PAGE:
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About 100 million years ago, a meteor streaked through the atmosphere and plunged into Earth in the area now known as northeast Saskatchewan. The result of that fierce collision is Deep Bay, a largely submerged crater remnant 11 km (7 miles) in diameter located at the south end of Reindeer Lake.

Reindeer is a vast lake easily spotted on a map of Saskatchewan. Its average depth is about 30 metres (100 ft). Deep Bay, on the other hand, is 220 m (720 ft) deep. The crater's rim is 13 km (8 miles) in diameter and rises up to 100 metres (325 ft) above the bay. The original depth of the crater is estimated to have been some 600 metres below the present lake surface, with a rim towering 450 metres above it.

Deep Bay.
- courtesy NASA
Deep Bay.

Deep Bay is one of dozens of points of interest on a new map that brings into focus Saskatchewan's geological heritage. The Geological Highway Map of Saskatchewan, a first for the province, was created by a volunteer group of government, university and private sector professionals. It is intended to increase understanding of the Earth's history, Saskatchewan's geology and her mineral industry, among the general public and students. It was published in May, 2002.

While the dramatic event at Deep Bay made a fast and lasting mark on Saskatchewan's landscape, forces that molded more familiar parts of the province did so over much longer periods. The last continental glacier to cover Saskatchewan with ice up to a kilometre thick reached its maximum advance about 18,000 years ago. When the Laurentide ice sheet completed its retreat some 10,000 years later, Saskatchewan, particularly southern Saskatchewan, was a changed land.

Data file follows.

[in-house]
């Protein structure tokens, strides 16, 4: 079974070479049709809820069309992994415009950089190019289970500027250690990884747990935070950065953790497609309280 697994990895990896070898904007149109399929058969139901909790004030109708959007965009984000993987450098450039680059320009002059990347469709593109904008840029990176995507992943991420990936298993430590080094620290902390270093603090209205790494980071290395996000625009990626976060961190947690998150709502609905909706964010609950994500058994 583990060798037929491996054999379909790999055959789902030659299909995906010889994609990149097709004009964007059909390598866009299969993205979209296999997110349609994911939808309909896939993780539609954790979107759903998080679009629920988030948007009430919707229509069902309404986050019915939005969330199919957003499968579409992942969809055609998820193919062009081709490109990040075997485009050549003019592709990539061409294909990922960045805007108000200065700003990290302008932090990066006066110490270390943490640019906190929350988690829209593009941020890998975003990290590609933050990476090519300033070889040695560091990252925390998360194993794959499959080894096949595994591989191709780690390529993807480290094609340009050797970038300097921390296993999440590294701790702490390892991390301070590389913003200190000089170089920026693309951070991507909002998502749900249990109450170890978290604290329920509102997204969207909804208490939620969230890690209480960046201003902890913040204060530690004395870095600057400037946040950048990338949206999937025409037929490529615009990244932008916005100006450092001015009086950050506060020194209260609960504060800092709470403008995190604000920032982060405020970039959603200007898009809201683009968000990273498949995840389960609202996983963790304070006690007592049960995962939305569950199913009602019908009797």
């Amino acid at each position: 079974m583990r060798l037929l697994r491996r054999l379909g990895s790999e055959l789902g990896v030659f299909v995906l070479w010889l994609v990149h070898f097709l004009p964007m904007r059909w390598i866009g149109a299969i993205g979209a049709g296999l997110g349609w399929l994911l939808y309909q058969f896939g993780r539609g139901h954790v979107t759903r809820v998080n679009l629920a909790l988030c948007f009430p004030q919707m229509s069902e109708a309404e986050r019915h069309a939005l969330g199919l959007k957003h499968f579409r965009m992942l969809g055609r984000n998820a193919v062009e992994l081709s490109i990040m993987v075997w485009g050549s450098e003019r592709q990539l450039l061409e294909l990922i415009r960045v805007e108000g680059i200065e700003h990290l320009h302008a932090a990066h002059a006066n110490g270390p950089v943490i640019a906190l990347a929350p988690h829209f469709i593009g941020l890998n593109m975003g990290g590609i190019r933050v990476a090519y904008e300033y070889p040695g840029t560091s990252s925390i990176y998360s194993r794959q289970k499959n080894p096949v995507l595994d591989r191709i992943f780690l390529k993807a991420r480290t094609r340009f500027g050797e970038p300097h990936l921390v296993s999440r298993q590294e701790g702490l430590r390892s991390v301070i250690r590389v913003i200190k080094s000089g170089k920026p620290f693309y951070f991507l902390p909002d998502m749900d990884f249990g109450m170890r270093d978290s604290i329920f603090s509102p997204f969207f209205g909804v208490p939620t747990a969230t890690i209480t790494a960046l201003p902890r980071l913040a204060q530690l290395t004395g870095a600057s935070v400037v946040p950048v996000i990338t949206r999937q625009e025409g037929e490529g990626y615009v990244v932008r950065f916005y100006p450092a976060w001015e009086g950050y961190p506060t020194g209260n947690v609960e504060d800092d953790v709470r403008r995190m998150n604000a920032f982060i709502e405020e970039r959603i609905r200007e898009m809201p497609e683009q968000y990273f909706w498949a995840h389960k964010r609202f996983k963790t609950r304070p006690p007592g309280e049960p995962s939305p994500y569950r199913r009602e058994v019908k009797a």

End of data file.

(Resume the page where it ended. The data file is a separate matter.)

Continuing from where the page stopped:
Qu'Appelle Valley
The Qu'Appelle Valley.

"(Saskatchewan) is thought of as flat, that is true,'' concedes provincial geologist Ralf Maxeiner, who chaired the committee that created the map. "But it has a lot of things to offer that may not meet the eye. There is a lot of diversity.''

The Saskatchewan leg of The Trans-Canada Highway provides several examples. This black asphalt line etched through one of Saskatchewan's flattest stretches is only half an hour removed from undulating vistas like the beautiful Qu'Appelle Valley, the astonishing Great Sand Hills, the lofty Cypress Hills (the highest point in Canada between the Rockies and Labrador, and one of the few places in the province spared by the last glacier), and lovely Moose Mountain Provincial Park.

Sediment from Glacial Lake Regina is the basis for the particularly level area around the provincial capital. Pool table flat, it is. It is also some of the most fertile farmland in the world.

"That's how geology influences the things we do and the way we use the land, be it agricultural or recreational, as in the case of the Qu'Appelle Valley, which is a glacial melt water channel,'' says Maxeiner. "These are the sort of things you'd be pointed to as you drive through southern Saskatchewan with this map in hand.''

Glacial retreat.
- courtesy Saskatchewan Geological Society
The last continental glacier acted like sandpaper on rocky northern terrain, but significantly altered the face of, what is now, southern Saskatchewan.